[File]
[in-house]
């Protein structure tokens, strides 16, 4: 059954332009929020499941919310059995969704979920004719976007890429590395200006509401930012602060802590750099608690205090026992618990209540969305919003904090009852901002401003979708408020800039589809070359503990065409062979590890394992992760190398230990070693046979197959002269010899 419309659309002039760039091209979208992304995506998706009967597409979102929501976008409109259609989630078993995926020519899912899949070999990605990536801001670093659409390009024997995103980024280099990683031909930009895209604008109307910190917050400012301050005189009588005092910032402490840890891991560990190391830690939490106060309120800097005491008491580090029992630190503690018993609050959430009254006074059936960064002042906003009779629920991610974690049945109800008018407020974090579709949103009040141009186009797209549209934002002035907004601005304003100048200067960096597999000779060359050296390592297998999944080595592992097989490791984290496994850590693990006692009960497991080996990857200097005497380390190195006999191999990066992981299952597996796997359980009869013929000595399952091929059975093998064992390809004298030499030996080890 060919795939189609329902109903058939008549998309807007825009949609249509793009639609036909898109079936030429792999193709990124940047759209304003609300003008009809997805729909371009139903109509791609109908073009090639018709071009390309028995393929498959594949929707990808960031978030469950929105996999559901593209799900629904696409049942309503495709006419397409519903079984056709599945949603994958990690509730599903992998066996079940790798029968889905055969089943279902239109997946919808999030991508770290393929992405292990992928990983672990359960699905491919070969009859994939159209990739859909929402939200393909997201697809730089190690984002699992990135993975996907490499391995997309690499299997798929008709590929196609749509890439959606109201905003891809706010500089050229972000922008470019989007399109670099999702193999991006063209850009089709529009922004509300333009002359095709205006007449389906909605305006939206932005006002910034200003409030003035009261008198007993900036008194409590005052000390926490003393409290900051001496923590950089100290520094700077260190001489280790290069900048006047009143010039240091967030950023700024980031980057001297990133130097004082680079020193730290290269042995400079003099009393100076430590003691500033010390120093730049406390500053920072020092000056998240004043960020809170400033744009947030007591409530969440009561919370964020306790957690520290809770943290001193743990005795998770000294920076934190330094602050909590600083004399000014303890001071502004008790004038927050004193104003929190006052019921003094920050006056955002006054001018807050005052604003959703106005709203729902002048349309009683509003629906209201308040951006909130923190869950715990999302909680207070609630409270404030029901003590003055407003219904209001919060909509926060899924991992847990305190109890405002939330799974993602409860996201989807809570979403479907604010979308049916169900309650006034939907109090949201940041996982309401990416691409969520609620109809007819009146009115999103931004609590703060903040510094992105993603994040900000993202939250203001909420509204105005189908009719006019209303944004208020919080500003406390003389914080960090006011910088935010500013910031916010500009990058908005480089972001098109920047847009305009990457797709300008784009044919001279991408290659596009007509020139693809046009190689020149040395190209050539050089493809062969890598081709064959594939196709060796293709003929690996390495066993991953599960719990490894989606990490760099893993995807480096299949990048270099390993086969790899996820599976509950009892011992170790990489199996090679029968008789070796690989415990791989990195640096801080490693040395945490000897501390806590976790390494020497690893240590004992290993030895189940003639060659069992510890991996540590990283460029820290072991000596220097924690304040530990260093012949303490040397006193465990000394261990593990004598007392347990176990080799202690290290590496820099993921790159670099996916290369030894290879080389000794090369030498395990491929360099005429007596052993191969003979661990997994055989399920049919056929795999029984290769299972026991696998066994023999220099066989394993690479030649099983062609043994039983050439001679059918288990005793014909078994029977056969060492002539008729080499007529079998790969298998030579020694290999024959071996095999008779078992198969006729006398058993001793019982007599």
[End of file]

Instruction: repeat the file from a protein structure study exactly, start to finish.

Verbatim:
[in-house]
């Protein structure tokens, strides 16, 4: 059954332009929020499941919310059995969704979920004719976007890429590395200006509401930012602060802590750099608690205090026992618990209540969305919003904090009852901002401003979708408020800039589809070359503990065409062979590890394992992760190398230990070693046979197959002269010899 419309659309002039760039091209979208992304995506998706009967597409979102929501976008409109259609989630078993995926020519899912899949070999990605990536801001670093659409390009024997995103980024280099990683031909930009895209604008109307910190917050400012301050005189009588005092910032402490840890891991560990190391830690939490106060309120800097005491008491580090029992630190503690018993609050959430009254006074059936960064002042906003009779629920991610974690049945109800008018407020974090579709949103009040141009186009797209549209934002002035907004601005304003100048200067960096597999000779060359050296390592297998999944080595592992097989490791984290496994850590693990006692009960497991080996990857200097005497380390190195006999191999990066992981299952597996796997359980009869013929000595399952091929059975093998064992390809004298030499030996080890 060919795939189609329902109903058939008549998309807007825009949609249509793009639609036909898109079936030429792999193709990124940047759209304003609300003008009809997805729909371009139903109509791609109908073009090639018709071009390309028995393929498959594949929707990808960031978030469950929105996999559901593209799900629904696409049942309503495709006419397409519903079984056709599945949603994958990690509730599903992998066996079940790798029968889905055969089943279902239109997946919808999030991508770290393929992405292990992928990983672990359960699905491919070969009859994939159209990739859909929402939200393909997201697809730089190690984002699992990135993975996907490499391995997309690499299997798929008709590929196609749509890439959606109201905003891809706010500089050229972000922008470019989007399109670099999702193999991006063209850009089709529009922004509300333009002359095709205006007449389906909605305006939206932005006002910034200003409030003035009261008198007993900036008194409590005052000390926490003393409290900051001496923590950089100290520094700077260190001489280790290069900048006047009143010039240091967030950023700024980031980057001297990133130097004082680079020193730290290269042995400079003099009393100076430590003691500033010390120093730049406390500053920072020092000056998240004043960020809170400033744009947030007591409530969440009561919370964020306790957690520290809770943290001193743990005795998770000294920076934190330094602050909590600083004399000014303890001071502004008790004038927050004193104003929190006052019921003094920050006056955002006054001018807050005052604003959703106005709203729902002048349309009683509003629906209201308040951006909130923190869950715990999302909680207070609630409270404030029901003590003055407003219904209001919060909509926060899924991992847990305190109890405002939330799974993602409860996201989807809570979403479907604010979308049916169900309650006034939907109090949201940041996982309401990416691409969520609620109809007819009146009115999103931004609590703060903040510094992105993603994040900000993202939250203001909420509204105005189908009719006019209303944004208020919080500003406390003389914080960090006011910088935010500013910031916010500009990058908005480089972001098109920047847009305009990457797709300008784009044919001279991408290659596009007509020139693809046009190689020149040395190209050539050089493809062969890598081709064959594939196709060796293709003929690996390495066993991953599960719990490894989606990490760099893993995807480096299949990048270099390993086969790899996820599976509950009892011992170790990489199996090679029968008789070796690989415990791989990195640096801080490693040395945490000897501390806590976790390494020497690893240590004992290993030895189940003639060659069992510890991996540590990283460029820290072991000596220097924690304040530990260093012949303490040397006193465990000394261990593990004598007392347990176990080799202690290290590496820099993921790159670099996916290369030894290879080389000794090369030498395990491929360099005429007596052993191969003979661990997994055989399920049919056929795999029984290769299972026991696998066994023999220099066989394993690479030649099983062609043994039983050439001679059918288990005793014909078994029977056969060492002539008729080499007529079998790969298998030579020694290999024959071996095999008779078992198969006729006398058993001793019982007599």